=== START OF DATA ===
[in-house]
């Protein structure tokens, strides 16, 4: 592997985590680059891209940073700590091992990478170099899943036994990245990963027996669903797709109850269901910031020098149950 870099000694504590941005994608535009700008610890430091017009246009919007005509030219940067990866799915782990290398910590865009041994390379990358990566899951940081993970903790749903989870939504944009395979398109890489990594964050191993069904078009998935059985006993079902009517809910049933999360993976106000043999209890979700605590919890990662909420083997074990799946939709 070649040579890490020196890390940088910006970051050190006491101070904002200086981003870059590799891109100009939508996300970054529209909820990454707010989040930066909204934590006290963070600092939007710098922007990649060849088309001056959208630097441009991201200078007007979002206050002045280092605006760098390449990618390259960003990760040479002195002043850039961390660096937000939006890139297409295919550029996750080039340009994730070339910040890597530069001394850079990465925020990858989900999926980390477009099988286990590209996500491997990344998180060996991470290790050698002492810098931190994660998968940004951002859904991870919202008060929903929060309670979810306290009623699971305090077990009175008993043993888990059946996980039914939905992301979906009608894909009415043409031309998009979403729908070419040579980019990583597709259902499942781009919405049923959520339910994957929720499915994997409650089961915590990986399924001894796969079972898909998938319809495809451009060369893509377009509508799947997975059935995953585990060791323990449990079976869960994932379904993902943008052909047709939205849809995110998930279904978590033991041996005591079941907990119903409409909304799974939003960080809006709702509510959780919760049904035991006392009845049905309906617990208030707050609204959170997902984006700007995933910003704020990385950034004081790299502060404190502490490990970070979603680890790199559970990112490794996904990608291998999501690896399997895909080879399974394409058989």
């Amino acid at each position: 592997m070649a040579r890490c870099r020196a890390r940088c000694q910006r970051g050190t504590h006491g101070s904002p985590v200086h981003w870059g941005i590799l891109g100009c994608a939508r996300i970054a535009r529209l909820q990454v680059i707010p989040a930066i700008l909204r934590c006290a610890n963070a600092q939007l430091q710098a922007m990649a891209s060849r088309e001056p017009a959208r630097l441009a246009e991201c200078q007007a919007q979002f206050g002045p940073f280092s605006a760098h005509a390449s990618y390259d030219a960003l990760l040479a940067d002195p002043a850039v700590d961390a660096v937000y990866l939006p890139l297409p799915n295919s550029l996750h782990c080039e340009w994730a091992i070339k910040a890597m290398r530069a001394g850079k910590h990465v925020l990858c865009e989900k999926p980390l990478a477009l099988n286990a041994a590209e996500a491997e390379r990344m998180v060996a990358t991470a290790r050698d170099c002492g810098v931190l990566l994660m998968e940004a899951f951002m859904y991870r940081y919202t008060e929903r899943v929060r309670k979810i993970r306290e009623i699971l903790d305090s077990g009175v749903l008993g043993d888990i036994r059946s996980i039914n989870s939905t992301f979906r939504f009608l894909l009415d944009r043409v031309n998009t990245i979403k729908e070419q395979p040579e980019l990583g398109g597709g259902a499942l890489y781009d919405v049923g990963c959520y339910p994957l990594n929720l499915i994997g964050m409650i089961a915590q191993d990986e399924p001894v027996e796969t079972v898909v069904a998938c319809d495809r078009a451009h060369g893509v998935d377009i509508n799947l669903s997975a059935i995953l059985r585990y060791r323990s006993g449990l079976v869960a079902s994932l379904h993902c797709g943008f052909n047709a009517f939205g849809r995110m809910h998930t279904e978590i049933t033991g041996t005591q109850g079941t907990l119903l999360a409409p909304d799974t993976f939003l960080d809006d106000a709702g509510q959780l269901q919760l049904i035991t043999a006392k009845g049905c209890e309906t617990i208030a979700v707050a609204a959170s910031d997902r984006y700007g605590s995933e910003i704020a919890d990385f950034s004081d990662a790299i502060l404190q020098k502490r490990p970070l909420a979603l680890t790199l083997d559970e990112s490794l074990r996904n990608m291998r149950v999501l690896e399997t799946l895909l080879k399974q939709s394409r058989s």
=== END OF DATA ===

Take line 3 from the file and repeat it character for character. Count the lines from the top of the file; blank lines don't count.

């Amino acid at each position: 592997m070649a040579r890490c870099r020196a890390r940088c000694q910006r970051g050190t504590h006491g101070s904002p985590v200086h981003w870059g941005i590799l891109g100009c994608a939508r996300i970054a535009r529209l909820q990454v680059i707010p989040a930066i700008l909204r934590c006290a610890n963070a600092q939007l430091q710098a922007m990649a891209s060849r088309e001056p017009a959208r630097l441009a246009e991201c200078q007007a919007q979002f206050g002045p940073f280092s605006a760098h005509a390449s990618y390259d030219a960003l990760l040479a940067d002195p002043a850039v700590d961390a660096v937000y990866l939006p890139l297409p799915n295919s550029l996750h782990c080039e340009w994730a091992i070339k910040a890597m290398r530069a001394g850079k910590h990465v925020l990858c865009e989900k999926p980390l990478a477009l099988n286990a041994a590209e996500a491997e390379r990344m998180v060996a990358t991470a290790r050698d170099c002492g810098v931190l990566l994660m998968e940004a899951f951002m859904y991870r940081y919202t008060e929903r899943v929060r309670k979810i993970r306290e009623i699971l903790d305090s077990g009175v749903l008993g043993d888990i036994r059946s996980i039914n989870s939905t992301f979906r939504f009608l894909l009415d944009r043409v031309n998009t990245i979403k729908e070419q395979p040579e980019l990583g398109g597709g259902a499942l890489y781009d919405v049923g990963c959520y339910p994957l990594n929720l499915i994997g964050m409650i089961a915590q191993d990986e399924p001894v027996e796969t079972v898909v069904a998938c319809d495809r078009a451009h060369g893509v998935d377009i509508n799947l669903s997975a059935i995953l059985r585990y060791r323990s006993g449990l079976v869960a079902s994932l379904h993902c797709g943008f052909n047709a009517f939205g849809r995110m809910h998930t279904e978590i049933t033991g041996t005591q109850g079941t907990l119903l999360a409409p909304d799974t993976f939003l960080d809006d106000a709702g509510q959780l269901q919760l049904i035991t043999a006392k009845g049905c209890e309906t617990i208030a979700v707050a609204a959170s910031d997902r984006y700007g605590s995933e910003i704020a919890d990385f950034s004081d990662a790299i502060l404190q020098k502490r490990p970070l909420a979603l680890t790199l083997d559970e990112s490794l074990r996904n990608m291998r149950v999501l690896e399997t799946l895909l080879k399974q939709s394409r058989s």